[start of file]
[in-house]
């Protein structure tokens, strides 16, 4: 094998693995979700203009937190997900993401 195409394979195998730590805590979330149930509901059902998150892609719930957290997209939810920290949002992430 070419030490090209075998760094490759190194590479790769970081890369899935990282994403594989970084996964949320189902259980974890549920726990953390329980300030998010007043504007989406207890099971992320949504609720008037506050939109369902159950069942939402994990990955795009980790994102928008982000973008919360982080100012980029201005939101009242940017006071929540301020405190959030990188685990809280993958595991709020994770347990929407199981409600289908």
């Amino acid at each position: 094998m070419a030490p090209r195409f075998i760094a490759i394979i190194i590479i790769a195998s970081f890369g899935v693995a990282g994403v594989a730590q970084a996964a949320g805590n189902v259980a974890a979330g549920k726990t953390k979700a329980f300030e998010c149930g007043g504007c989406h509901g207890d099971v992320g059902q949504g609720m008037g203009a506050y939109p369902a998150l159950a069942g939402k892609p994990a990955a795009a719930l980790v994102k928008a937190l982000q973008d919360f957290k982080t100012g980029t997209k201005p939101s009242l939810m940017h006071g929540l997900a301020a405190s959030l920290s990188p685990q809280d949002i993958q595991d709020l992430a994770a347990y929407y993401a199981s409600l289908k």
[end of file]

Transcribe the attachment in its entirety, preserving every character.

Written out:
[in-house]
């Protein structure tokens, strides 16, 4: 094998693995979700203009937190997900993401 195409394979195998730590805590979330149930509901059902998150892609719930957290997209939810920290949002992430 070419030490090209075998760094490759190194590479790769970081890369899935990282994403594989970084996964949320189902259980974890549920726990953390329980300030998010007043504007989406207890099971992320949504609720008037506050939109369902159950069942939402994990990955795009980790994102928008982000973008919360982080100012980029201005939101009242940017006071929540301020405190959030990188685990809280993958595991709020994770347990929407199981409600289908």
């Amino acid at each position: 094998m070419a030490p090209r195409f075998i760094a490759i394979i190194i590479i790769a195998s970081f890369g899935v693995a990282g994403v594989a730590q970084a996964a949320g805590n189902v259980a974890a979330g549920k726990t953390k979700a329980f300030e998010c149930g007043g504007c989406h509901g207890d099971v992320g059902q949504g609720m008037g203009a506050y939109p369902a998150l159950a069942g939402k892609p994990a990955a795009a719930l980790v994102k928008a937190l982000q973008d919360f957290k982080t100012g980029t997209k201005p939101s009242l939810m940017h006071g929540l997900a301020a405190s959030l920290s990188p685990q809280d949002i993958q595991d709020l992430a994770a347990y929407y993401a199981s409600l289908k």